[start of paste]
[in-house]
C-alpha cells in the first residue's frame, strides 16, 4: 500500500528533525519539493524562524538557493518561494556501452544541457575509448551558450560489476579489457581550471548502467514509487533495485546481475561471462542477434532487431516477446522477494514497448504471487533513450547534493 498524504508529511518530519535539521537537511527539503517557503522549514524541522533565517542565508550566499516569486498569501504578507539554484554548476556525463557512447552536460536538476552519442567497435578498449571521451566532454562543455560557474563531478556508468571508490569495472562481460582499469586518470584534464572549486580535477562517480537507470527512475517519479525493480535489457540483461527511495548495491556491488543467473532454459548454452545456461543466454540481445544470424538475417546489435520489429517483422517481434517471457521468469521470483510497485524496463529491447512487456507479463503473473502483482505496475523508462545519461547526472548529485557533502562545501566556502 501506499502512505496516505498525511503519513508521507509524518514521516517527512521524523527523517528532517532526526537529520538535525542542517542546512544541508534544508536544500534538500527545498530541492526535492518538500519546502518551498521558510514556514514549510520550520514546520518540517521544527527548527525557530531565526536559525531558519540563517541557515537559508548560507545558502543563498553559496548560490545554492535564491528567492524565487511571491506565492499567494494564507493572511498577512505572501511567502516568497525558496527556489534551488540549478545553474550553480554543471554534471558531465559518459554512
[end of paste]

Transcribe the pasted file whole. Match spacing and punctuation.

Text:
[in-house]
C-alpha cells in the first residue's frame, strides 16, 4: 500500500528533525519539493524562524538557493518561494556501452544541457575509448551558450560489476579489457581550471548502467514509487533495485546481475561471462542477434532487431516477446522477494514497448504471487533513450547534493 498524504508529511518530519535539521537537511527539503517557503522549514524541522533565517542565508550566499516569486498569501504578507539554484554548476556525463557512447552536460536538476552519442567497435578498449571521451566532454562543455560557474563531478556508468571508490569495472562481460582499469586518470584534464572549486580535477562517480537507470527512475517519479525493480535489457540483461527511495548495491556491488543467473532454459548454452545456461543466454540481445544470424538475417546489435520489429517483422517481434517471457521468469521470483510497485524496463529491447512487456507479463503473473502483482505496475523508462545519461547526472548529485557533502562545501566556502 501506499502512505496516505498525511503519513508521507509524518514521516517527512521524523527523517528532517532526526537529520538535525542542517542546512544541508534544508536544500534538500527545498530541492526535492518538500519546502518551498521558510514556514514549510520550520514546520518540517521544527527548527525557530531565526536559525531558519540563517541557515537559508548560507545558502543563498553559496548560490545554492535564491528567492524565487511571491506565492499567494494564507493572511498577512505572501511567502516568497525558496527556489534551488540549478545553474550553480554543471554534471558531465559518459554512